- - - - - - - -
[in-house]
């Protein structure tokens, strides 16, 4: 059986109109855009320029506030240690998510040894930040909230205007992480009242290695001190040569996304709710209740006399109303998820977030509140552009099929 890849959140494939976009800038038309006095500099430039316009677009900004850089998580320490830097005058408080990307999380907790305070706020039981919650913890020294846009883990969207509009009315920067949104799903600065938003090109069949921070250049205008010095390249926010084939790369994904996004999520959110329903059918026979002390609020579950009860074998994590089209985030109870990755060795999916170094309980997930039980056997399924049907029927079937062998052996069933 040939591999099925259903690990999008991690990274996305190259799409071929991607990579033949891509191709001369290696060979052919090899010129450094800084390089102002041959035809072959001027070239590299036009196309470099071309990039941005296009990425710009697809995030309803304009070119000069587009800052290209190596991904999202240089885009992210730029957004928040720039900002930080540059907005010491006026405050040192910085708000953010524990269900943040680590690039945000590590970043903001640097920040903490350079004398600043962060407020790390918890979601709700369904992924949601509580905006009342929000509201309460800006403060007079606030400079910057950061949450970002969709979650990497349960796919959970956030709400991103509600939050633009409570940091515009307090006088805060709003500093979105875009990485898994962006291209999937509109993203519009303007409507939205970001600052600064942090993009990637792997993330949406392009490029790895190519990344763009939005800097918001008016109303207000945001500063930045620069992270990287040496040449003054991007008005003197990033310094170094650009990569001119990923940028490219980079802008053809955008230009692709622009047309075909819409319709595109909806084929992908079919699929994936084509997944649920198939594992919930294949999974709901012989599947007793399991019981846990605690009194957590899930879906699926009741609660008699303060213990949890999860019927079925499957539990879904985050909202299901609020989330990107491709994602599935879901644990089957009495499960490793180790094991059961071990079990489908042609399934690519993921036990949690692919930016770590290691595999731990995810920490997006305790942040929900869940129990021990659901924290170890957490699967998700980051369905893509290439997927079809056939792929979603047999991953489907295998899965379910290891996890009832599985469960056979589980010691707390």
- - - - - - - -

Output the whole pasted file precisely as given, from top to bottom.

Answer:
[in-house]
């Protein structure tokens, strides 16, 4: 059986109109855009320029506030240690998510040894930040909230205007992480009242290695001190040569996304709710209740006399109303998820977030509140552009099929 890849959140494939976009800038038309006095500099430039316009677009900004850089998580320490830097005058408080990307999380907790305070706020039981919650913890020294846009883990969207509009009315920067949104799903600065938003090109069949921070250049205008010095390249926010084939790369994904996004999520959110329903059918026979002390609020579950009860074998994590089209985030109870990755060795999916170094309980997930039980056997399924049907029927079937062998052996069933 040939591999099925259903690990999008991690990274996305190259799409071929991607990579033949891509191709001369290696060979052919090899010129450094800084390089102002041959035809072959001027070239590299036009196309470099071309990039941005296009990425710009697809995030309803304009070119000069587009800052290209190596991904999202240089885009992210730029957004928040720039900002930080540059907005010491006026405050040192910085708000953010524990269900943040680590690039945000590590970043903001640097920040903490350079004398600043962060407020790390918890979601709700369904992924949601509580905006009342929000509201309460800006403060007079606030400079910057950061949450970002969709979650990497349960796919959970956030709400991103509600939050633009409570940091515009307090006088805060709003500093979105875009990485898994962006291209999937509109993203519009303007409507939205970001600052600064942090993009990637792997993330949406392009490029790895190519990344763009939005800097918001008016109303207000945001500063930045620069992270990287040496040449003054991007008005003197990033310094170094650009990569001119990923940028490219980079802008053809955008230009692709622009047309075909819409319709595109909806084929992908079919699929994936084509997944649920198939594992919930294949999974709901012989599947007793399991019981846990605690009194957590899930879906699926009741609660008699303060213990949890999860019927079925499957539990879904985050909202299901609020989330990107491709994602599935879901644990089957009495499960490793180790094991059961071990079990489908042609399934690519993921036990949690692919930016770590290691595999731990995810920490997006305790942040929900869940129990021990659901924290170890957490699967998700980051369905893509290439997927079809056939792929979603047999991953489907295998899965379910290891996890009832599985469960056979589980010691707390």